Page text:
You know, I was going to call this post, “writing when you’re sick”, but I realised the title would be misleading. Yes, it can be hard to write when you have a bad cold – I have one now so I know, but at least you can take something for it, or wait a few days until you feel better.
It’s different when you’re dealing with a chronic condition (something that can last for months, years or decades). After all, you can’t put your life on hold for that long (if you’re lucky enough to have the choice that is).
In May a specialist confirmed that I had Chronic Fatigue Syndrome (or ME, depending on who you ask). This was caused by a bout of Glandular Fever that no one knew I’d had back in October 2012 (I thought it was a cold…)
CFS is one of those annoying illnesses that not many people understand. Tell a room of people that you have CFS and the reaction will likely be a mixture of good and not so good reactions:
- What’s that? (It’s this.)
- You mean Yuppie Flu right? (person provides you with pathetic look)
- Oh, I get tired to. (GAH!)
- My sister had that, it’s horrible, you poor thing.
- My cousin had that, she can’t get out of bed. (Read: how can you be standing here then?)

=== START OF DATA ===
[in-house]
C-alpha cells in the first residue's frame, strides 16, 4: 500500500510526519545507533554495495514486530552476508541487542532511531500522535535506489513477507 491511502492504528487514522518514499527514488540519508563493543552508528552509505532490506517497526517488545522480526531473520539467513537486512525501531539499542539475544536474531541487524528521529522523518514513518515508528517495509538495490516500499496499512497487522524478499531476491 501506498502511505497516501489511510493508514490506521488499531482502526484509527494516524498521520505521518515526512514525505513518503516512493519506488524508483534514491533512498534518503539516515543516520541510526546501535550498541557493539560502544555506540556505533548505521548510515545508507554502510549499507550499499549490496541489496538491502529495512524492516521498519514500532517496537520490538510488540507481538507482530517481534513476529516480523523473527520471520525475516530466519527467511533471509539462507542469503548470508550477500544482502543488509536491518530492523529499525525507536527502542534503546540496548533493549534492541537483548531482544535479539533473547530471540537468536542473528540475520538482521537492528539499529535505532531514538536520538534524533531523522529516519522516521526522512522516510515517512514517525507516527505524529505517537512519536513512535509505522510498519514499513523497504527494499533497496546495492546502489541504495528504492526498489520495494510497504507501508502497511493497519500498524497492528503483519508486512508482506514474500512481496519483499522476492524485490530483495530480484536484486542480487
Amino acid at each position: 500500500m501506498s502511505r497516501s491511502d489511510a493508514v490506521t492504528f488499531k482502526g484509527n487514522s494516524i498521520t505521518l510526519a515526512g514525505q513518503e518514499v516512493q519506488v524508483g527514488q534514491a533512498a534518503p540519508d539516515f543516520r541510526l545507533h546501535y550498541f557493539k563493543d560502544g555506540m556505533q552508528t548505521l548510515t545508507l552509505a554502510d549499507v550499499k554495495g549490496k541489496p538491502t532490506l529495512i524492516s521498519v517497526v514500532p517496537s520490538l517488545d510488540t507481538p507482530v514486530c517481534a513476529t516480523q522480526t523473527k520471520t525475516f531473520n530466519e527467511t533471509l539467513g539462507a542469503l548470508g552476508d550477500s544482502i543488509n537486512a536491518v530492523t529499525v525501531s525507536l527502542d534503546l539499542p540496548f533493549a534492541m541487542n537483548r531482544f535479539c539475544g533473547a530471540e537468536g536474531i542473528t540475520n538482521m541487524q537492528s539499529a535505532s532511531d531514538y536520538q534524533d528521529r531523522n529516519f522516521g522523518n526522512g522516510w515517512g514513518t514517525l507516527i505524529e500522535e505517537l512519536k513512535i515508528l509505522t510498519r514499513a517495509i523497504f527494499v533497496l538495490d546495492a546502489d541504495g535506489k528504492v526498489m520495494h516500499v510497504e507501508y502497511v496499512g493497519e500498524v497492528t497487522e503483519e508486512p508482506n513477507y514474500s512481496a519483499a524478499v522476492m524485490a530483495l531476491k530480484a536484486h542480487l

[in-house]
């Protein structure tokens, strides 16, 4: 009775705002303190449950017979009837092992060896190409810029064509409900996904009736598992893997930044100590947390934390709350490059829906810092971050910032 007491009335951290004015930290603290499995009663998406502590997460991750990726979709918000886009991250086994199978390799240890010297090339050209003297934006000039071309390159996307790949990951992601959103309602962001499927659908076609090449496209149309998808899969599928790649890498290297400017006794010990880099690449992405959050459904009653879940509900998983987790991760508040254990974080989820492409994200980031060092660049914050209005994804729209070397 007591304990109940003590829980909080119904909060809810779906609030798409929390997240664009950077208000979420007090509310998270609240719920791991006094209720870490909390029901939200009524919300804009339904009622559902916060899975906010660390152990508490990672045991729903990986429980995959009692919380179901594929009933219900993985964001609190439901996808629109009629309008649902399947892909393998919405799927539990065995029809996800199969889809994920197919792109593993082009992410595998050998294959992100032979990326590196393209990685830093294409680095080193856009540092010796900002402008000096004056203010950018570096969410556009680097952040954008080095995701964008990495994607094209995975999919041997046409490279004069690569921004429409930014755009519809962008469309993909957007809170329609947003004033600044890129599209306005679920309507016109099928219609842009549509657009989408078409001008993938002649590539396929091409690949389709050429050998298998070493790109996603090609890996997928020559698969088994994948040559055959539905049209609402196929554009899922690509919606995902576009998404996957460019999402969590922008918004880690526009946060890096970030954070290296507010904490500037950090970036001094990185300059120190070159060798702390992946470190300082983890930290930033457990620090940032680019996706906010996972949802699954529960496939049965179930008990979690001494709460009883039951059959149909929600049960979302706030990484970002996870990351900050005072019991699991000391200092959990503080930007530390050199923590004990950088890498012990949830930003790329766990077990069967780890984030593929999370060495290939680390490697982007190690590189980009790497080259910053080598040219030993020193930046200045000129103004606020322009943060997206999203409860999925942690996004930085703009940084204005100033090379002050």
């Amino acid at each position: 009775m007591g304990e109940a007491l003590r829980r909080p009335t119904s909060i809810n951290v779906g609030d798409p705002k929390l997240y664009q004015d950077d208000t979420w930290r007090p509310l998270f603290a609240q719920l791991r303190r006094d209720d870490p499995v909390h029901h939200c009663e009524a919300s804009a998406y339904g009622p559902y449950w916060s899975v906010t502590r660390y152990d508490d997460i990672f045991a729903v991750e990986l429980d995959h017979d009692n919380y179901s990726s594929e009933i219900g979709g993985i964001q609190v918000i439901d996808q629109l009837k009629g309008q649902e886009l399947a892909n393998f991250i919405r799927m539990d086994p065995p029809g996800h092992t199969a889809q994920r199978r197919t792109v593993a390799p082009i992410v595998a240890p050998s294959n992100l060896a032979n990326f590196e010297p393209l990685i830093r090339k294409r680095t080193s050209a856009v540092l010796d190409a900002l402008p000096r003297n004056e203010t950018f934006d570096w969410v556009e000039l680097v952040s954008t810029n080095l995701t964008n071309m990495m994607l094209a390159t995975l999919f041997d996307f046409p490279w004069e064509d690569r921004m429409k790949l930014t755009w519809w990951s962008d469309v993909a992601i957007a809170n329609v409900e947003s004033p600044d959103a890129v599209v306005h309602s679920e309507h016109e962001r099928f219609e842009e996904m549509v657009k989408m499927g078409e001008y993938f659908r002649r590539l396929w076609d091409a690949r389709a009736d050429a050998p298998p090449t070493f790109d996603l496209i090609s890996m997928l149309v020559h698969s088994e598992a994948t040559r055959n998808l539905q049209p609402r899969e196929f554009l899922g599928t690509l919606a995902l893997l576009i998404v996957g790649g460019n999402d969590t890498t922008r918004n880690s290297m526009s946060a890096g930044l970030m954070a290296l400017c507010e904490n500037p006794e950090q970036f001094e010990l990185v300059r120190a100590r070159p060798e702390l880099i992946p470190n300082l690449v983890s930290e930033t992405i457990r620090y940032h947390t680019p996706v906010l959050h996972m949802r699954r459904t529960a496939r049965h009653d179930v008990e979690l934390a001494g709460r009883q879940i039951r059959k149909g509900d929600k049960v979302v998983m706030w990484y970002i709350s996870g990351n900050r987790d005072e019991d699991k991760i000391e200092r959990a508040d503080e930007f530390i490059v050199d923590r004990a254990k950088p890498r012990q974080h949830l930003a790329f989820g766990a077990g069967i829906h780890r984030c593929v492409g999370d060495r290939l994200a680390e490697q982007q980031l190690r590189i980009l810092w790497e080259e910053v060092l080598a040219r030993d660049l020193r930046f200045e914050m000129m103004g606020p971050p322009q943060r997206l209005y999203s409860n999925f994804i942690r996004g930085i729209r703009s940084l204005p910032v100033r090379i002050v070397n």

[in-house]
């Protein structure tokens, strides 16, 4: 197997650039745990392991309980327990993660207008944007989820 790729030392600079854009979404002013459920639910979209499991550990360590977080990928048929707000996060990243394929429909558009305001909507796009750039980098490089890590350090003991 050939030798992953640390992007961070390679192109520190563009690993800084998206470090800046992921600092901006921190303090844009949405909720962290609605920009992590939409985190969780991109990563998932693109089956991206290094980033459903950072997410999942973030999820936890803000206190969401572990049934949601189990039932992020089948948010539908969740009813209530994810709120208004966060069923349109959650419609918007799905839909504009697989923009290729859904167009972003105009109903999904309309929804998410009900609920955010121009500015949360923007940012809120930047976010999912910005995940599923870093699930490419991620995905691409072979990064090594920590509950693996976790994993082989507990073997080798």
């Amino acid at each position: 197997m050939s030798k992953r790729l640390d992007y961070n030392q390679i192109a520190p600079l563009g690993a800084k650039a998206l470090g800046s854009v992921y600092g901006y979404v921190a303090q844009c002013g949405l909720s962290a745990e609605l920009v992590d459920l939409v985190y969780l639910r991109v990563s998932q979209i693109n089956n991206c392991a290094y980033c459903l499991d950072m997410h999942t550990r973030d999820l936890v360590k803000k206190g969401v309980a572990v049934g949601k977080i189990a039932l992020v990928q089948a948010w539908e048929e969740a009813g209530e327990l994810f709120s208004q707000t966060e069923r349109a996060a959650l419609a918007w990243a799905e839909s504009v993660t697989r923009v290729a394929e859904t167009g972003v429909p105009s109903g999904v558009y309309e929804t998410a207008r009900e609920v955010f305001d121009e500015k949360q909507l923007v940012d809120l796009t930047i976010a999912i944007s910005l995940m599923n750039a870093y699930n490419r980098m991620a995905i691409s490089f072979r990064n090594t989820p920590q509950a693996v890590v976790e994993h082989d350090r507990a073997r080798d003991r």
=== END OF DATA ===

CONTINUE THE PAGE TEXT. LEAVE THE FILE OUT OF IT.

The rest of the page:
It’s an invisible illness. I’m lucky, mine is mild. I can still work full-time (from home). I can socialise (I usually prefer not to). I can’t exercise yet, and if I do any extra walking or standing during the day I get agonising leg cramps at night.
Anyway, if you have CFS/ME I think it can help to seek out other people who are going through a similar thing (I say similar, because CFS/ME can hit people with different levels of severity, just look at this New Yorker article for an example of a writer with the condition). There are some great blogs on the subject as well (such as myjourneythrume).
How it affects writing
Well, it really slows things down for me. I’ve been told not to push myself. Not to go to the gym. Not to go on an extreme diet. Not to work through lunch or start work really early. Not to spend all day in front of the computer. I can’t write as much as I did, but I can still write.
When work finishes, or when I have a day off, it’s a fight between bed and writing. It’s all about finding a balance. You can’t take a pill for this condition, it’s all about management – not overdoing things, not underdoing things, and I think it takes a while to get the management aspect right.
You have to be able to filter traditional writing advice to apply it to your situation. You may not be able to write every day. Maybe you can only write on a good day.
You also might want to think about the advice “tell people you’re writing a book”. After a while, you’ll start to hear:
“How’s the book coming along?”
“I haven’t seen that book yet?”
“It took my cousin six months to write her first book and get a book deal.”
This may be well meaning (and I think it usually is), but it can make you feel like a bit of a loser.
I don’t care if it’s just a bad cold or something much worse, you’re the one doing the writing. The story is in your head. It will never be told if you’re too sick to write it down. The most important thing is to take care of yourself.